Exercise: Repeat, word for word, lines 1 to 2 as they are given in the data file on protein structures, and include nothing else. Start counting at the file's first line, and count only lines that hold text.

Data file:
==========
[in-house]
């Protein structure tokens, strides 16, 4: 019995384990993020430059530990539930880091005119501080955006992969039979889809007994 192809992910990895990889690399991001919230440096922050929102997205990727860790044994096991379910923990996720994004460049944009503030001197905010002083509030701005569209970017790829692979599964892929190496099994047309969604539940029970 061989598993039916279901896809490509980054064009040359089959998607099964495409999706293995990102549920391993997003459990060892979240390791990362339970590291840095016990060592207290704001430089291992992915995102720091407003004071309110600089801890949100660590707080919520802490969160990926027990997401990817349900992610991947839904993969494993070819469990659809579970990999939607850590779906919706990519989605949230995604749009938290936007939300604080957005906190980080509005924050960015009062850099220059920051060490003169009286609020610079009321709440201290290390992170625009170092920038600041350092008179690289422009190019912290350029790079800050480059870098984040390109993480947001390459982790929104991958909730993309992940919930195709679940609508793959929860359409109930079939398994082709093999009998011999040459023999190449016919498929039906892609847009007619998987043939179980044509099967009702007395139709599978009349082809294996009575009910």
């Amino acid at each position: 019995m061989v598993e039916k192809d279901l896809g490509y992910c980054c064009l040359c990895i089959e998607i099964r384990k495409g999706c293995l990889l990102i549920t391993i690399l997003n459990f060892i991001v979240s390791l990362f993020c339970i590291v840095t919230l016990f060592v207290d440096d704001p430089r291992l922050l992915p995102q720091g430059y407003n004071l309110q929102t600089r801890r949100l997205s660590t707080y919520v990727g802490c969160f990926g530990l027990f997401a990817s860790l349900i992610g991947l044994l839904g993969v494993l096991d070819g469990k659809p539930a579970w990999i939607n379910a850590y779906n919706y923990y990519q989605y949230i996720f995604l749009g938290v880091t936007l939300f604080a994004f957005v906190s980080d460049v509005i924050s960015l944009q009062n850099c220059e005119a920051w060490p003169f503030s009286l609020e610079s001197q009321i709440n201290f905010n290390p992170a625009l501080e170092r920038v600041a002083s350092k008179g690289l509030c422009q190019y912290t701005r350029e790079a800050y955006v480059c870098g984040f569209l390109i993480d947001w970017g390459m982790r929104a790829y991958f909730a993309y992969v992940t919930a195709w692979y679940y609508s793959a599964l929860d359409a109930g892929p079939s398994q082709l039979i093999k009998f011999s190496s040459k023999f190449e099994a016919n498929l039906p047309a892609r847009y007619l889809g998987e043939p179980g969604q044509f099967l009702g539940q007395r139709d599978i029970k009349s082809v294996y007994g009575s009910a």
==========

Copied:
[in-house]
């Protein structure tokens, strides 16, 4: 019995384990993020430059530990539930880091005119501080955006992969039979889809007994 192809992910990895990889690399991001919230440096922050929102997205990727860790044994096991379910923990996720994004460049944009503030001197905010002083509030701005569209970017790829692979599964892929190496099994047309969604539940029970 061989598993039916279901896809490509980054064009040359089959998607099964495409999706293995990102549920391993997003459990060892979240390791990362339970590291840095016990060592207290704001430089291992992915995102720091407003004071309110600089801890949100660590707080919520802490969160990926027990997401990817349900992610991947839904993969494993070819469990659809579970990999939607850590779906919706990519989605949230995604749009938290936007939300604080957005906190980080509005924050960015009062850099220059920051060490003169009286609020610079009321709440201290290390992170625009170092920038600041350092008179690289422009190019912290350029790079800050480059870098984040390109993480947001390459982790929104991958909730993309992940919930195709679940609508793959929860359409109930079939398994082709093999009998011999040459023999190449016919498929039906892609847009007619998987043939179980044509099967009702007395139709599978009349082809294996009575009910």